> D. Each RTP packet stream over its own UDP flow (RTP session) and the
> data channel over its own UDP flow.
> The above with the additional dimension, that each RTP sessions, RTCP
> can be in its own UDP flow.
> There is also a question if the data channel can be aggregated with only
> one RTP session, where there are multiple ones configured.
> The QoS related discussion of this can be moved to the QoS section to
> keep that focused.
> However, the discussion of the pro and cons with having one or more flow
> is good and could even be expanded to list reasons such as legacy
> interop over a gateway.
> 7. Section 3.3:
>    RTCWEB implementations MUST support the ability to send and receive
>    multiple SSRCs on the same transport, and MUST support the ability to
>    send and receive multiple SSRCs on multiple simultaneous transports,
>    including the ability to send and receive audio and video on the same
>    transport.
> I think this sentence is restating what is already required by Section
> 4.1 in draft-ietf-rtcweb-rtp-usage: If you want to enforce this, I
> suggest to do that by reference to that text rather than using RFC 2119
> normative statements.

Yes, rtp-usage contains these requirements. I can delete it from here.

However, this removes the handle on which I hung the discussion of why
one would want to multiplex or not, which I inserted because you
requested it. This discussion also seems to be present in rtp-usage, so
it seems appropriate to delete that too.

> 8. Section 3.4:
>    ICE [RFC5245] MUST be supported.  The implementation MUST be a full
>    ICE implementation, not ICE-Lite.
>    In order to deal with situations where both parties are behind NATs
>    which perform endpoint-dependent mapping (as defined in [RFC5128]
>    section 2.4), TURN [RFC5766] MUST be supported.
> These paragraph implies STUN and TURN server configuration. Should that
> configuration question be discussed with the appropriate pointers to the
> API?
This document has no pointers to the API at the moment, and I do not
want to add them - it's a layering violation of sorts. We can add
pointers to JSEP, which is kind of close to the API.

But the main point seems to be that STUN and TURN servers MUST be
configurable, both from the browser setup and from the (JS) application.
I'm adding a sentence saying that.

> 9. Section 3.4:
>    In order to deal with firewalls that block all UDP traffic, TURN
>    using TCP between the client and the server MUST be supported, and
>    TURN using TLS between the client and the server MUST be supported.
>    See [RFC5766] section 2.1 for details.
> I think the following part: "TURN using TLS between" should be changed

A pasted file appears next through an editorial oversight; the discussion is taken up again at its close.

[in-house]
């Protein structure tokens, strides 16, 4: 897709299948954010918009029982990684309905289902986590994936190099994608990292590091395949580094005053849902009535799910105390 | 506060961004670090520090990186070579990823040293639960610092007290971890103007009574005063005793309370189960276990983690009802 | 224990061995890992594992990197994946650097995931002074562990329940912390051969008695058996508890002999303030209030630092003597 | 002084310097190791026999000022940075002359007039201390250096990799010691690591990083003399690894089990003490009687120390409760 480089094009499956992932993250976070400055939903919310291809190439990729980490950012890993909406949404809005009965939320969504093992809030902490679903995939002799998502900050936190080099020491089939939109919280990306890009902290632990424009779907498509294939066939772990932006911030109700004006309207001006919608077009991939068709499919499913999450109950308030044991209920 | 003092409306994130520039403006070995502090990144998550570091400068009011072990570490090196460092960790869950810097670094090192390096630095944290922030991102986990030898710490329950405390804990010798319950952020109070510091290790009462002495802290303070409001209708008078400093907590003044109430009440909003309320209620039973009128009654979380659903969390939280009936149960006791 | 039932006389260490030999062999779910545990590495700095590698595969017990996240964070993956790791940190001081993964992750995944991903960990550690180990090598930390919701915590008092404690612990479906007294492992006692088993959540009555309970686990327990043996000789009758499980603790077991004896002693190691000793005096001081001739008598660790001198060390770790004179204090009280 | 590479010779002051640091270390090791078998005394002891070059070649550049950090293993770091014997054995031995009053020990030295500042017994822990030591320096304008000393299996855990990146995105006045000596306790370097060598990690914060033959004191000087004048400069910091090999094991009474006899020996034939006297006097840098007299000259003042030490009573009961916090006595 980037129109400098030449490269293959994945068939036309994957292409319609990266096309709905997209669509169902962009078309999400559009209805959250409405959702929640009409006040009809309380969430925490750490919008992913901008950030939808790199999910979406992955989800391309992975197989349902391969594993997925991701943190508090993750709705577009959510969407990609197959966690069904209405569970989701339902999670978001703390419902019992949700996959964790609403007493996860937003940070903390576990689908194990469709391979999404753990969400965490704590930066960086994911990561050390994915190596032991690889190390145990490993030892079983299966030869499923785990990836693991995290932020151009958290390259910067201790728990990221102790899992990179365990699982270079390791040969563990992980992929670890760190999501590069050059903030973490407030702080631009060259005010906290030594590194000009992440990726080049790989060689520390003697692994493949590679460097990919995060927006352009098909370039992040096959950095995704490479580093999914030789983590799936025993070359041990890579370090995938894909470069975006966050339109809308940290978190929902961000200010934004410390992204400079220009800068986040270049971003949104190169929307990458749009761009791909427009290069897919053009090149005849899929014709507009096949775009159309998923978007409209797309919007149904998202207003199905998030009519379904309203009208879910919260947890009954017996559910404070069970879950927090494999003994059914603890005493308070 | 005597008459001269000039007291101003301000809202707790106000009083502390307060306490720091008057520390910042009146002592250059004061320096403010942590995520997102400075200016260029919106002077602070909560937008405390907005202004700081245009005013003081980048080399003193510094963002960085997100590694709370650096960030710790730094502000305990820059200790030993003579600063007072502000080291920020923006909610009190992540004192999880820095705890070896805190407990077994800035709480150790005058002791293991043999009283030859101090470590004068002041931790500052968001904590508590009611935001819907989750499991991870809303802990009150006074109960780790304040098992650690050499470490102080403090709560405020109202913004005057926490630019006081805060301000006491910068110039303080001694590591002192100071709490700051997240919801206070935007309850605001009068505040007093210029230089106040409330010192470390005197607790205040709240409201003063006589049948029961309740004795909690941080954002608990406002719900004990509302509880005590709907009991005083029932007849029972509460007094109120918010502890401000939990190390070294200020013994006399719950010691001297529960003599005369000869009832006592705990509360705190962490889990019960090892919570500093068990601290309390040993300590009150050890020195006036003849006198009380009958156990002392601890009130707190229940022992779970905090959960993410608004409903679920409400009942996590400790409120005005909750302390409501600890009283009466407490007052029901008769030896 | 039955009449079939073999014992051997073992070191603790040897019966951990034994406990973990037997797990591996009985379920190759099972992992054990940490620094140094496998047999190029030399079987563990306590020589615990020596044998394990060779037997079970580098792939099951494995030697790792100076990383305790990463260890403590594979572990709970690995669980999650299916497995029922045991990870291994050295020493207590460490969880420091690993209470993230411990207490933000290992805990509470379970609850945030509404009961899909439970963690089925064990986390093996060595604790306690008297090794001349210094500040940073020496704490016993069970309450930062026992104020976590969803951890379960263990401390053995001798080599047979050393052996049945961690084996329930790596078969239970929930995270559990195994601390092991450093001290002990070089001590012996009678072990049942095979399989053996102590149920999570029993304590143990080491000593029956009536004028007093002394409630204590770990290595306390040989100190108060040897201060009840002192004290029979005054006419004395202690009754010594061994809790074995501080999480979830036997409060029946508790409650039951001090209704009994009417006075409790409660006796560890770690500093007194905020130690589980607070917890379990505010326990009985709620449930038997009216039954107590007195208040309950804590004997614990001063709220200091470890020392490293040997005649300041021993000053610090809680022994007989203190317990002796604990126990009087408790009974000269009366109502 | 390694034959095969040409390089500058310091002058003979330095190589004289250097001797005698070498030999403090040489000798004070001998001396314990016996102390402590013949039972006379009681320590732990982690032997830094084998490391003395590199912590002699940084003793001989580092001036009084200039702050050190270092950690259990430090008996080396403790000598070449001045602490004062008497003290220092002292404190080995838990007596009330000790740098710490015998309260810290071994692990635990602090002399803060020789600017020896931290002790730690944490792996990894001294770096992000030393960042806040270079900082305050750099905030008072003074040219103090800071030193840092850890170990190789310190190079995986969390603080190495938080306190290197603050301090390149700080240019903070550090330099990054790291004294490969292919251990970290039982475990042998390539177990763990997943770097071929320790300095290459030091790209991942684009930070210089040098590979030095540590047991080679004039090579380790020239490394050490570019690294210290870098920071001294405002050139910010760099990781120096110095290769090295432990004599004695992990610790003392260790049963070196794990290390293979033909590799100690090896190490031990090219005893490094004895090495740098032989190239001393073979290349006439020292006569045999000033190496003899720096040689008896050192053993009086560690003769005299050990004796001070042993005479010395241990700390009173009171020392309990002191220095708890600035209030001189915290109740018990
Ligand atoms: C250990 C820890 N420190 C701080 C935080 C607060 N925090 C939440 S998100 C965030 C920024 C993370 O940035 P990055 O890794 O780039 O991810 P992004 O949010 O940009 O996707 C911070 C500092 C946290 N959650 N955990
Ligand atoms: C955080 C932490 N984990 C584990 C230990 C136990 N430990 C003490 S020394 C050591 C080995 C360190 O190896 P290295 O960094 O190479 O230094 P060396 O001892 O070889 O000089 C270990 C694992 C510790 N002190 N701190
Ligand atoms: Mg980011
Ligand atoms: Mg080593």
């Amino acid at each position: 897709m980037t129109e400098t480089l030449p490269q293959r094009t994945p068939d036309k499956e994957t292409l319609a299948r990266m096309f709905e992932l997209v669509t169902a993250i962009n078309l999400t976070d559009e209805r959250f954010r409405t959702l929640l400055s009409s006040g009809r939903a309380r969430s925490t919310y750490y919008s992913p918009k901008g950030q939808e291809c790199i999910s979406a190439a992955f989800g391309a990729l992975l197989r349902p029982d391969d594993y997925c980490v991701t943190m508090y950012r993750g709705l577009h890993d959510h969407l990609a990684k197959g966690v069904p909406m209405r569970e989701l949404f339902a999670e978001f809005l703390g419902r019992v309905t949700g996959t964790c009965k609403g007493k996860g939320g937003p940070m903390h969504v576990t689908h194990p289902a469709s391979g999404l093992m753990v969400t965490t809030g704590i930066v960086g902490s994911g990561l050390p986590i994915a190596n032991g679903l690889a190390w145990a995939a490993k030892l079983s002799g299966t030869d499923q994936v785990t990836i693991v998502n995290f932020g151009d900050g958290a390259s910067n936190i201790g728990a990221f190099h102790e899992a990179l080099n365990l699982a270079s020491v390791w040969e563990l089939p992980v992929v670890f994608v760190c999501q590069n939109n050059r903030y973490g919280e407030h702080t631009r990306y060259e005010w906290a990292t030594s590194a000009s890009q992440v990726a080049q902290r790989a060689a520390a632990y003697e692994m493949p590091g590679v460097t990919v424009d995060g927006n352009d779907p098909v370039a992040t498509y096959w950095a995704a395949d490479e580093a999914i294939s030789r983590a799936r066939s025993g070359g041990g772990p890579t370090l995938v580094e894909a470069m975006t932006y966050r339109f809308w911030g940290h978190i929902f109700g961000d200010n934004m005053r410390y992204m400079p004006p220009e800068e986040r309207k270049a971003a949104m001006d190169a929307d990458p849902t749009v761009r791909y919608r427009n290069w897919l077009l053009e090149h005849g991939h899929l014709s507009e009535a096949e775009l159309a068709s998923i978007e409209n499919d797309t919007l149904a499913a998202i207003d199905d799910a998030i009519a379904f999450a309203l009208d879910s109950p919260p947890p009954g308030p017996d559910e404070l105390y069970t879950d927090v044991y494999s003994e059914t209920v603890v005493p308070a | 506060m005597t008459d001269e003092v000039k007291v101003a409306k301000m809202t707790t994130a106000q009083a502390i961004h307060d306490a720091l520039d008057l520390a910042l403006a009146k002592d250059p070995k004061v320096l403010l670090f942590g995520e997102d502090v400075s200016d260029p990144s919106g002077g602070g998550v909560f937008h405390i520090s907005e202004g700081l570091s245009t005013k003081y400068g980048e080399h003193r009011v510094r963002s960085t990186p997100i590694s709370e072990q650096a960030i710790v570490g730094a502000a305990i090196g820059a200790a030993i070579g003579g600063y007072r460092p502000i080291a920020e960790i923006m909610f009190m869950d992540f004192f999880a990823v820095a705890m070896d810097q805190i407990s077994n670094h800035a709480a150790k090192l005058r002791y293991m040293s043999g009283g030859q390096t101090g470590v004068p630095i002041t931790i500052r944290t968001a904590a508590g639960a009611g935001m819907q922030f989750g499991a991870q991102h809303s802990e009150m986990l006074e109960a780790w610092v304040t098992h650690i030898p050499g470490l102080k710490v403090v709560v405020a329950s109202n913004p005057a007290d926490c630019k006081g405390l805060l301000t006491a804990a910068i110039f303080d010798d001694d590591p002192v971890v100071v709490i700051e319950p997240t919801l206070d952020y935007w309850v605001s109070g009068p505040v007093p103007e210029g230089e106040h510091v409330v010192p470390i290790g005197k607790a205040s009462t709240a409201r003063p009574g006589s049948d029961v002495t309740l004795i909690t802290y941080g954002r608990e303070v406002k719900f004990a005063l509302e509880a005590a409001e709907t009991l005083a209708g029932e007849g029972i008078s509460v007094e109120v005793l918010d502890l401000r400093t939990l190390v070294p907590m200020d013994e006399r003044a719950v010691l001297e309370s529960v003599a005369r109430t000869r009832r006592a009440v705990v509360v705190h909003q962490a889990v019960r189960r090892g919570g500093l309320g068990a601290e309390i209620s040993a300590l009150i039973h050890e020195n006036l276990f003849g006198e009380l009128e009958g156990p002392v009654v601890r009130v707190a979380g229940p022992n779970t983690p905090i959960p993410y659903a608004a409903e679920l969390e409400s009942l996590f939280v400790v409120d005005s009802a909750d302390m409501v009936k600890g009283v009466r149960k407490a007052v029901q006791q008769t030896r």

> over "TURN using TLS over TCP between" to make it clear that this is
> using TLS/TCP rather than TLS/FOO.
> 10. Section 3.4:
>    TURN TCP candidates [RFC6062] SHOULD be supported; this allows
>    applications to achieve peer-to-peer communication when both parties
>    are behind UDP-blocking firewalls using a single TURN server.  (In
>    this case, one can also achieve communication using two TURN servers
>    that use TCP between the server and the client, and UDP between the
>    TURN servers.)
> My understanding of RFC6062 is that it allows one to establish a vanilla
> TCP connection on the far side of the TURN server as well as connecting
> that one to an almost vanilla TCP connection (just a initial TURN
> ConnectionBind request) that A establish to the TURN server, i.e.
> WebRTC-A -(Turn/TCP)-> TURN_Server -(TCP)-> WebRTC-B.
> The end-result is that a relayed vanilla TCP connection is established
> between the WebRTC endpoints (A and B). As the WebRTC transport so far
> defined only works with datagrams, i.e. DTLS or RTP/RTCP packets they
> can't be sent natively over a TCP byte stream. Thus, if this mode of
> operation is to be supported a framing is required on this leg.
> A possibility here could be RFC 4571 if one want to go this way.

I added a 4571 reference, and a note saying this is up for discussion.
If we frame RTP over TCP, we also have to decide what we do about the SCTP.

> 11. Section 3.4:
>    ICE-TCP candidates [RFC6544] MAY be supported; this may allow
>    applications to communicate to peers with public IP addresses across
>    UDP-blocking firewalls without using a TURN server.
> Also this option would need to use a framing of the datagrams.


Updated draft to be submitted once submission reopens.

> Cheers
> Magnus Westerlund